People often think that the evolution of technology is a simple progress forward driven by small linear advances. The reality is always more complicated, looking at any technology and Sales technology’s in particular, progress resembles a
person walking after a few too many beers; trend intoxication sway it from side to side
while technology advancements push it forward.
To understand where Enterprise Sales
technology is headed, let’s look at the current trends and improvements defining it:
1. Pendulum trend swings:
outbound sales ->Inbound sales
-> outbound sales
2. Technology progress:
- Engagement –
In person -> phone & email
-> social & professional network
- Information – Static, manual CRM ->
real-time automated data
- Automation – linear formulas -> predictive analytics
More outbound, less inbound sales – Past few
years we’ve seen marketing departments take the first leap forward embracing
both automation and social technologies to generate more leads at a lower cost per lead.
This change on the marketing side caused a trend shift on the sales side of
responding to the new influx of leads coming from marketing (inbound leads) and
limiting previous outbound efforts in the form of cold calling on acquired
The nature of pendulum swings is that trends go to the extreme in one direction before
finding the right balance only to shift again later.
Entire enterprise sales team were formed under the new “inbound religion”
in which Marketing puts out sophisticated bates on multiple channels and reels
them in with marketing automation and all sales was left to do was close the
deal. No more prospecting, no more cold calling, no more targeted outreach.
The social greenfields and technological efficiency of marketing automation
provided the initial boost to support this change but shortly thereafter the
limitations became apparent. Main limitations were that inbound sales
works better with selling from the bottom-up while certain products
and certain organizations require a top to bottom purchasing process.
2015 has seen the rebirth of outbound sales. Even those “religiously inbound” sales teams are shifting resources back
to creating next-gen outbound teams working in parallel to the inbound teams. Some are even foregoing inbound efforts completely.
What are these new technologies that make outbound sales cost-effective again?:
Live social / professional
network data instead of static CRM data
Currently, most data in a company’s CRM
originates from marketing efforts and is updated manually by sales as they
learn new information or activity occurs. As we all increase our real-time
footprint on social and professional networks, this information makes finding
new leads and tracking their progress much more accurate. Managing a deal or
forecasting a quarter based on the old data in your CRM today is like driving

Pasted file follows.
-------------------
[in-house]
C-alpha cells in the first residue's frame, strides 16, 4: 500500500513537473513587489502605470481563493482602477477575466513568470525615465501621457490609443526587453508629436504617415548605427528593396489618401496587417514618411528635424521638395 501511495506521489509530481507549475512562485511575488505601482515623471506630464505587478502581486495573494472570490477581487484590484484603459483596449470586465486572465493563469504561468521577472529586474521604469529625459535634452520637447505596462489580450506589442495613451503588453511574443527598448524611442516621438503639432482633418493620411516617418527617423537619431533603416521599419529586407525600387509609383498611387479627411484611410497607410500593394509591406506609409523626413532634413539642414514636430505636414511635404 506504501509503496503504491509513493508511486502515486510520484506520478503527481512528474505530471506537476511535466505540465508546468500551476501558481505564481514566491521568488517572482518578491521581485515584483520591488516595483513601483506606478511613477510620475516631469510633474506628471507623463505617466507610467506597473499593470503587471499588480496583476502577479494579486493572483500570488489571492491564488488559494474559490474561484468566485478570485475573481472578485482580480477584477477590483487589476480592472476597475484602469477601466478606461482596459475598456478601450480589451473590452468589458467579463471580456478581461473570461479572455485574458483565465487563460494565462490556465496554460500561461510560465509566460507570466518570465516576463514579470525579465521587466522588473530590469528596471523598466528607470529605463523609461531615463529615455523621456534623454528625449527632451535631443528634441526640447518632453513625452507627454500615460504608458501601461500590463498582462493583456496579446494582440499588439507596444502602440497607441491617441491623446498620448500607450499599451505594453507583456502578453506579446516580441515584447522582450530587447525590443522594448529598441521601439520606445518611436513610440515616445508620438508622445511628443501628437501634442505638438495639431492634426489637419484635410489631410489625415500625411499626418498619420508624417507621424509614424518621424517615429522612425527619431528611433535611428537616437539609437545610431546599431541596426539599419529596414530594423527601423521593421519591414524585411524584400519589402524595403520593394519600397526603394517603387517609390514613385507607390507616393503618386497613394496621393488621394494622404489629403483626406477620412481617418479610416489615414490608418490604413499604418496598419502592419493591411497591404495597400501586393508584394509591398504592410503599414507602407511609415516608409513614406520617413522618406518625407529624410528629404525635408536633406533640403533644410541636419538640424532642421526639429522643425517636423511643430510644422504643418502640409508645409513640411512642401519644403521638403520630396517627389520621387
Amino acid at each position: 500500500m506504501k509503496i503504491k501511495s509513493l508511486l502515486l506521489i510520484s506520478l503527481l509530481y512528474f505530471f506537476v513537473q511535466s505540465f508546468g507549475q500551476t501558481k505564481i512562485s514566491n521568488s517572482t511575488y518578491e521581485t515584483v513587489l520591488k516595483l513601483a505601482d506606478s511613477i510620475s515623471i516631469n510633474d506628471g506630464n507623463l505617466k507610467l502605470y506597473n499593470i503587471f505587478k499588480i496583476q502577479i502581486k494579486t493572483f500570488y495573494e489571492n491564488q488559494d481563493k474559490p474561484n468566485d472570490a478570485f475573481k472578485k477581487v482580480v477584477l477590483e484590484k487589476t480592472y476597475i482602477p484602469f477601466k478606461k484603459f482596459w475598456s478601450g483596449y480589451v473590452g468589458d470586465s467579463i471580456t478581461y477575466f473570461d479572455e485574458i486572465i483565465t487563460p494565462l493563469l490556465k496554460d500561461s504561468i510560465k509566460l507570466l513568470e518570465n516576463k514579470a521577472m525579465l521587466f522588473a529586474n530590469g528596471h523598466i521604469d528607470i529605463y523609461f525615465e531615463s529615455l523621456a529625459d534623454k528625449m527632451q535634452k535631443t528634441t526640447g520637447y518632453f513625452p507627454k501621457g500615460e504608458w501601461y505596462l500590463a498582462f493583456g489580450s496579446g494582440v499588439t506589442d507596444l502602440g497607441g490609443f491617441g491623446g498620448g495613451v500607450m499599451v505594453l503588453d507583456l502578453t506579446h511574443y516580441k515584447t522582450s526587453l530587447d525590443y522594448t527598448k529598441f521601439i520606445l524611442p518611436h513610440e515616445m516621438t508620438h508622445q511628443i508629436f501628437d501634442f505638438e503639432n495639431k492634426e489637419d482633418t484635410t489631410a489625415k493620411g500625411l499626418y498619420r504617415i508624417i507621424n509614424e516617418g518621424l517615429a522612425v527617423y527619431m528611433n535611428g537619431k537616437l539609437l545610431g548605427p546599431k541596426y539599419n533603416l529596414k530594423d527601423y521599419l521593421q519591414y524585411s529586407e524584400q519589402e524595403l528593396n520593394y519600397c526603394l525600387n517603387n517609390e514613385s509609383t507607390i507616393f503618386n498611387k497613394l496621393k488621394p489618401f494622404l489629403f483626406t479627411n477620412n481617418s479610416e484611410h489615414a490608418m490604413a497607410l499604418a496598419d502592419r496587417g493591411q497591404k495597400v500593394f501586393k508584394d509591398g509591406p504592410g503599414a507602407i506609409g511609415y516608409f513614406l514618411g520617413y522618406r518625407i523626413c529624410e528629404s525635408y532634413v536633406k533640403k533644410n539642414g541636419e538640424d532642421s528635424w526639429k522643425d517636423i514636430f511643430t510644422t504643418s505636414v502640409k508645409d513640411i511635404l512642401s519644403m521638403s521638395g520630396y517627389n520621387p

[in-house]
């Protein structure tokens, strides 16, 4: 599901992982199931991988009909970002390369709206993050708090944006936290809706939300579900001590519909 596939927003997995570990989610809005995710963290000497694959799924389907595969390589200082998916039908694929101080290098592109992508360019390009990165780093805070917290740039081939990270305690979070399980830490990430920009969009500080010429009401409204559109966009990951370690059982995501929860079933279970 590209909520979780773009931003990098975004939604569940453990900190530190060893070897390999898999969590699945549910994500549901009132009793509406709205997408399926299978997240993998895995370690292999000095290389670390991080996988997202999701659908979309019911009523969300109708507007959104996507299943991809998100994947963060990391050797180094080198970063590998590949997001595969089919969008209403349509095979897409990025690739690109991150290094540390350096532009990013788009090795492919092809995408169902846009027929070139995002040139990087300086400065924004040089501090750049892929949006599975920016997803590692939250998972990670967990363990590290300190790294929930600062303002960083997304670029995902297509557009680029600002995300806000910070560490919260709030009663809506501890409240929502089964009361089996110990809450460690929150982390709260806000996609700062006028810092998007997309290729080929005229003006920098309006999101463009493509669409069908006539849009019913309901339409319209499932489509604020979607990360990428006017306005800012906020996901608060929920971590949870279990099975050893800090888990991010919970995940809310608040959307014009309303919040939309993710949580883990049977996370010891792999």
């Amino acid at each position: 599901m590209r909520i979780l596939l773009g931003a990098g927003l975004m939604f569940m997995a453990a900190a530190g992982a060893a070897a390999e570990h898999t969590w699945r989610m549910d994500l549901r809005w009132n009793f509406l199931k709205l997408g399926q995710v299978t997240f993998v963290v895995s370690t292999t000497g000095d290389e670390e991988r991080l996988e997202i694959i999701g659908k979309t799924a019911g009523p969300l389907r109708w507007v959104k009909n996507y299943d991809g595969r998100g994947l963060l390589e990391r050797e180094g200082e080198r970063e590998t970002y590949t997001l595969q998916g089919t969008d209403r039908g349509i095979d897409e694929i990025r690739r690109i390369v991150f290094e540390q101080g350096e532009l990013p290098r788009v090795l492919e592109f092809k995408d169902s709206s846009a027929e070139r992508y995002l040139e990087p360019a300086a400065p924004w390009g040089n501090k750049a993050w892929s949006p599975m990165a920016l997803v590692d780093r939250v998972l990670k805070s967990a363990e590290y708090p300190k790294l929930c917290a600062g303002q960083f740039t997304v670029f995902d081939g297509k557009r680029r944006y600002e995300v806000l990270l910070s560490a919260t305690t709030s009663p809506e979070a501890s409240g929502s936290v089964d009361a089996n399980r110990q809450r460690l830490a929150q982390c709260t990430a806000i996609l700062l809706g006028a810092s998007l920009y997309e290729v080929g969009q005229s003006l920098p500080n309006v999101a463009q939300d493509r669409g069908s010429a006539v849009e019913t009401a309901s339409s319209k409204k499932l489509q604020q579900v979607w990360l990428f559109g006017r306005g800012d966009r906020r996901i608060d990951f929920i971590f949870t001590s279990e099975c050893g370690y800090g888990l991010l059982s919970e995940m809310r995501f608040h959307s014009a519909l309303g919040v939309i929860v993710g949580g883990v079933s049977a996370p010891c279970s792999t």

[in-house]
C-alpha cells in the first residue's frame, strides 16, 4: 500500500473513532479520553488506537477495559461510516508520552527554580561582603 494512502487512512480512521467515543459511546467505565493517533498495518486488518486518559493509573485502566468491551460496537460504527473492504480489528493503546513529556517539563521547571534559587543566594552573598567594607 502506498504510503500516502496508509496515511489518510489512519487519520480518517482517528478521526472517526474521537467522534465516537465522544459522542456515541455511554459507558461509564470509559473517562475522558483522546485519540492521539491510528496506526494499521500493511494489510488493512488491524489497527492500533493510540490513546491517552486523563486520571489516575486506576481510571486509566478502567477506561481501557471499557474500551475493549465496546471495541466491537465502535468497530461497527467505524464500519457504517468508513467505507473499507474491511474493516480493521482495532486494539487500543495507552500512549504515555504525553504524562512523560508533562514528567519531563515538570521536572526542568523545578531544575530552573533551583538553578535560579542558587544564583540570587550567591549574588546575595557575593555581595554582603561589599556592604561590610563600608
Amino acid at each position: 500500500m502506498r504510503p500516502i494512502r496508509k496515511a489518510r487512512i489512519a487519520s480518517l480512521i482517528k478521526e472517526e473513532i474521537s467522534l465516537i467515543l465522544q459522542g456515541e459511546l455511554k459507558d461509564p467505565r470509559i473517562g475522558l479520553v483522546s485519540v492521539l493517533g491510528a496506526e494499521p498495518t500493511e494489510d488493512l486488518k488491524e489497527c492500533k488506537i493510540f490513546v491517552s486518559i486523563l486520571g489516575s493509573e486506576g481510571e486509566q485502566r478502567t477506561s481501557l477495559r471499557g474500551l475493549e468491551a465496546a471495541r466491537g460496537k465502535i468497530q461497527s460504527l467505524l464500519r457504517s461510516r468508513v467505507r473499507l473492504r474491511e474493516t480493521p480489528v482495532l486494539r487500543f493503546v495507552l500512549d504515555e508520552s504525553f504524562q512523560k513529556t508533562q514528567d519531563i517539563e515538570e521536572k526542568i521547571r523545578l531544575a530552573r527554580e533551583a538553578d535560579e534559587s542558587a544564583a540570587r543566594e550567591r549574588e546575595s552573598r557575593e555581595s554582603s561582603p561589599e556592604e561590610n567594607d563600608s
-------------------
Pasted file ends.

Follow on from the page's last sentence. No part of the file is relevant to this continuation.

in high traffic based on a printed yellowing map you bought at the gas station
instead of using Waze.
Engaging with prospects on
multiple new channels instead of traditional phone/ email
The number of channels and apps we’re using to
communicate with other people has exploded in the past years. Back in 2005 the
average person used 3 communication channels (mostly a combination of
email, text & phone) while today they use 10 channels on average. When
trying to engage a lead today, the situation is even more acute as desk phones are vanishing and business emails are clogged. Ironically the clogging is mostly
due to marketing automation deployments mentioned before.
The good news is
that multiple new channels, when used correctly, provide better response rate
and higher quality engagement due to the professional context they contain.
In addition, engaging across multiple channels
offers a “warmer” introduction that starts the conversation in a more
consultative manner rather than the old cold and pushy manner of both email and phone.
Predictive analytics instead of linear formulas and playbooks
When it comes to forecasting the quarter or deciding on the next best action a salesperson needs to take with a prospect, we are seeing a shift from simple formulas or playbooks created by sales management to more sophisticated, self-learning predictive analytics solutions. The most popular use case for predictive analytics remains lead scoring followed by revenue forecast with the automated “playbook” trailing behind mostly due to the complexity of enterprise sales process and the lack of data available for such algorithms to be accurate.
Another common mistake impacting the reliability of predictive analytics is the that customer tend to forget the CRM data quality (1st item in this list) and implement sophisticated predictive algorithms based on stale and inaccurate data which obviously yields poor results.
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